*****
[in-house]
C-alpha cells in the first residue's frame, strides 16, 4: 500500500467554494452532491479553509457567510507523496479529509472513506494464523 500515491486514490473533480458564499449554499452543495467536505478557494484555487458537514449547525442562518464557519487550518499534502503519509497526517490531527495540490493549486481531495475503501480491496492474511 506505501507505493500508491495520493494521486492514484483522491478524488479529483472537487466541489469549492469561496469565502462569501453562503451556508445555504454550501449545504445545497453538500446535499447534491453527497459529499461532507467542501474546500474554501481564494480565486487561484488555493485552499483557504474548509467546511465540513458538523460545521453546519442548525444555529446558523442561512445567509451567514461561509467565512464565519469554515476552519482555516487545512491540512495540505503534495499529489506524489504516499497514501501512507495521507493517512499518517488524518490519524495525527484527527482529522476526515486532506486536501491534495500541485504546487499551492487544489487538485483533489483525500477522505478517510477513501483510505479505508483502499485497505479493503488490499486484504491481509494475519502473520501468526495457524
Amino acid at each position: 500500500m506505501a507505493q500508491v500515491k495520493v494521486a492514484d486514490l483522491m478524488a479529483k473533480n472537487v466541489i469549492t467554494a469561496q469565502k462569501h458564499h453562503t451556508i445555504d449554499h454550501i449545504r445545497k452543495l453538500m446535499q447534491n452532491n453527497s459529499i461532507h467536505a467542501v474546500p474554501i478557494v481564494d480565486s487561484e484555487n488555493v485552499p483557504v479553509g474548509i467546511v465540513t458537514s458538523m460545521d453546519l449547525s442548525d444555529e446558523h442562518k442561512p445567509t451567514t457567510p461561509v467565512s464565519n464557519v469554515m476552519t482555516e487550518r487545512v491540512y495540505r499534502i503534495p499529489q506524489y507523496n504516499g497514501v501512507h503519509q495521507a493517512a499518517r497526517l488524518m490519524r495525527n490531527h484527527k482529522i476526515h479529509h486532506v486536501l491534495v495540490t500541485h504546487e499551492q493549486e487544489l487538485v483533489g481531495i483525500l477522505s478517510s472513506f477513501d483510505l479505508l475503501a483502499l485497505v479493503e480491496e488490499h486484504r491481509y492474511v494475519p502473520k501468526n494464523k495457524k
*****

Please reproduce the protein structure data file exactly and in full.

[in-house]
C-alpha cells in the first residue's frame, strides 16, 4: 500500500467554494452532491479553509457567510507523496479529509472513506494464523 500515491486514490473533480458564499449554499452543495467536505478557494484555487458537514449547525442562518464557519487550518499534502503519509497526517490531527495540490493549486481531495475503501480491496492474511 506505501507505493500508491495520493494521486492514484483522491478524488479529483472537487466541489469549492469561496469565502462569501453562503451556508445555504454550501449545504445545497453538500446535499447534491453527497459529499461532507467542501474546500474554501481564494480565486487561484488555493485552499483557504474548509467546511465540513458538523460545521453546519442548525444555529446558523442561512445567509451567514461561509467565512464565519469554515476552519482555516487545512491540512495540505503534495499529489506524489504516499497514501501512507495521507493517512499518517488524518490519524495525527484527527482529522476526515486532506486536501491534495500541485504546487499551492487544489487538485483533489483525500477522505478517510477513501483510505479505508483502499485497505479493503488490499486484504491481509494475519502473520501468526495457524
Amino acid at each position: 500500500m506505501a507505493q500508491v500515491k495520493v494521486a492514484d486514490l483522491m478524488a479529483k473533480n472537487v466541489i469549492t467554494a469561496q469565502k462569501h458564499h453562503t451556508i445555504d449554499h454550501i449545504r445545497k452543495l453538500m446535499q447534491n452532491n453527497s459529499i461532507h467536505a467542501v474546500p474554501i478557494v481564494d480565486s487561484e484555487n488555493v485552499p483557504v479553509g474548509i467546511v465540513t458537514s458538523m460545521d453546519l449547525s442548525d444555529e446558523h442562518k442561512p445567509t451567514t457567510p461561509v467565512s464565519n464557519v469554515m476552519t482555516e487550518r487545512v491540512y495540505r499534502i503534495p499529489q506524489y507523496n504516499g497514501v501512507h503519509q495521507a493517512a499518517r497526517l488524518m490519524r495525527n490531527h484527527k482529522i476526515h479529509h486532506v486536501l491534495v495540490t500541485h504546487e499551492q493549486e487544489l487538485v483533489g481531495i483525500l477522505s478517510s472513506f477513501d483510505l479505508l475503501a483502499l485497505v479493503e480491496e488490499h486484504r491481509y492474511v494475519p502473520k501468526n494464523k495457524k